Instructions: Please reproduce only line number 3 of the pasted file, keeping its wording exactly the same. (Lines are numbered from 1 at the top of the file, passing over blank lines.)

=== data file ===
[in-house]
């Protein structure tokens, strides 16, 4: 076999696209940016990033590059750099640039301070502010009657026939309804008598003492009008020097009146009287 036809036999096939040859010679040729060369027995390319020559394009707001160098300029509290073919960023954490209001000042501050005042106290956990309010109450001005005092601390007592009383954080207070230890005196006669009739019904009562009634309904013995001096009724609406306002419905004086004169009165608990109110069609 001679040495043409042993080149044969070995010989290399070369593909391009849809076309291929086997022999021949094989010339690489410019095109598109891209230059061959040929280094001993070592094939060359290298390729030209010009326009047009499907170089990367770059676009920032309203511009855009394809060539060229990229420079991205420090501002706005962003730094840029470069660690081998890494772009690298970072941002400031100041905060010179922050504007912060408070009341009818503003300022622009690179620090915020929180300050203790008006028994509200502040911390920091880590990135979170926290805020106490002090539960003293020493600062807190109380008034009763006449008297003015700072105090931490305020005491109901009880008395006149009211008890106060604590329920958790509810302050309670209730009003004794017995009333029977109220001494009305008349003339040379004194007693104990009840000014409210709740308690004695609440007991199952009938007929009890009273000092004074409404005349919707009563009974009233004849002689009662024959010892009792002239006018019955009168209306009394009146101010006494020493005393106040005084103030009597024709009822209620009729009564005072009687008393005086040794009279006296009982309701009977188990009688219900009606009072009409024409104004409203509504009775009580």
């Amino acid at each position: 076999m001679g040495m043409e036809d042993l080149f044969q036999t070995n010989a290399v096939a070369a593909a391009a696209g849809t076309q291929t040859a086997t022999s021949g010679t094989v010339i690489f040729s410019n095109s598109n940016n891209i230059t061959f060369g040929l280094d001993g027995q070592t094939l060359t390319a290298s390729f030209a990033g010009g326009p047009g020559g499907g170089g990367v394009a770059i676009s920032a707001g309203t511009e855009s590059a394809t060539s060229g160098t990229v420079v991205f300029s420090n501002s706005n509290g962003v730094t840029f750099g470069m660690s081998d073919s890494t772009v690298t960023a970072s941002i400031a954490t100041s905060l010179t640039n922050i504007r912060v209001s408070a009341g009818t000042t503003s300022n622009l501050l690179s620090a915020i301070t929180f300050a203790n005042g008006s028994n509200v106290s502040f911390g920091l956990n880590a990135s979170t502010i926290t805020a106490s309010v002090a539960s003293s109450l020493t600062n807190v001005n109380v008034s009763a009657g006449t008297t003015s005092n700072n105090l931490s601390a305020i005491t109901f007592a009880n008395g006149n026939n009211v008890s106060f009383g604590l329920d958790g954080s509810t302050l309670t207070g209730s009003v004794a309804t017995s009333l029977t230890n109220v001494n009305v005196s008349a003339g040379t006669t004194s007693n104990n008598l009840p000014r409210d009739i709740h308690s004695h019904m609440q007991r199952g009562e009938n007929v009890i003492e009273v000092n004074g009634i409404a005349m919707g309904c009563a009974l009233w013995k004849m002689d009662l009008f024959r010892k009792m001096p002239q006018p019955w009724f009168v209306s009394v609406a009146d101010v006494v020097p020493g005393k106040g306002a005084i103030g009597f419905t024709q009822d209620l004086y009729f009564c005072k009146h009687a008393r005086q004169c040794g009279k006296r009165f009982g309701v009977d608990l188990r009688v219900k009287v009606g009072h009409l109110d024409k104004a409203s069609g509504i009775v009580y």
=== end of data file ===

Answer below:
């Amino acid at each position: 076999m001679g040495m043409e036809d042993l080149f044969q036999t070995n010989a290399v096939a070369a593909a391009a696209g849809t076309q291929t040859a086997t022999s021949g010679t094989v010339i690489f040729s410019n095109s598109n940016n891209i230059t061959f060369g040929l280094d001993g027995q070592t094939l060359t390319a290298s390729f030209a990033g010009g326009p047009g020559g499907g170089g990367v394009a770059i676009s920032a707001g309203t511009e855009s590059a394809t060539s060229g160098t990229v420079v991205f300029s420090n501002s706005n509290g962003v730094t840029f750099g470069m660690s081998d073919s890494t772009v690298t960023a970072s941002i400031a954490t100041s905060l010179t640039n922050i504007r912060v209001s408070a009341g009818t000042t503003s300022n622009l501050l690179s620090a915020i301070t929180f300050a203790n005042g008006s028994n509200v106290s502040f911390g920091l956990n880590a990135s979170t502010i926290t805020a106490s309010v002090a539960s003293s109450l020493t600062n807190v001005n109380v008034s009763a009657g006449t008297t003015s005092n700072n105090l931490s601390a305020i005491t109901f007592a009880n008395g006149n026939n009211v008890s106060f009383g604590l329920d958790g954080s509810t302050l309670t207070g209730s009003v004794a309804t017995s009333l029977t230890n109220v001494n009305v005196s008349a003339g040379t006669t004194s007693n104990n008598l009840p000014r409210d009739i709740h308690s004695h019904m609440q007991r199952g009562e009938n007929v009890i003492e009273v000092n004074g009634i409404a005349m919707g309904c009563a009974l009233w013995k004849m002689d009662l009008f024959r010892k009792m001096p002239q006018p019955w009724f009168v209306s009394v609406a009146d101010v006494v020097p020493g005393k106040g306002a005084i103030g009597f419905t024709q009822d209620l004086y009729f009564c005072k009146h009687a008393r005086q004169c040794g009279k006296r009165f009982g309701v009977d608990l188990r009688v219900k009287v009606g009072h009409l109110d024409k104004a409203s069609g509504i009775v009580y």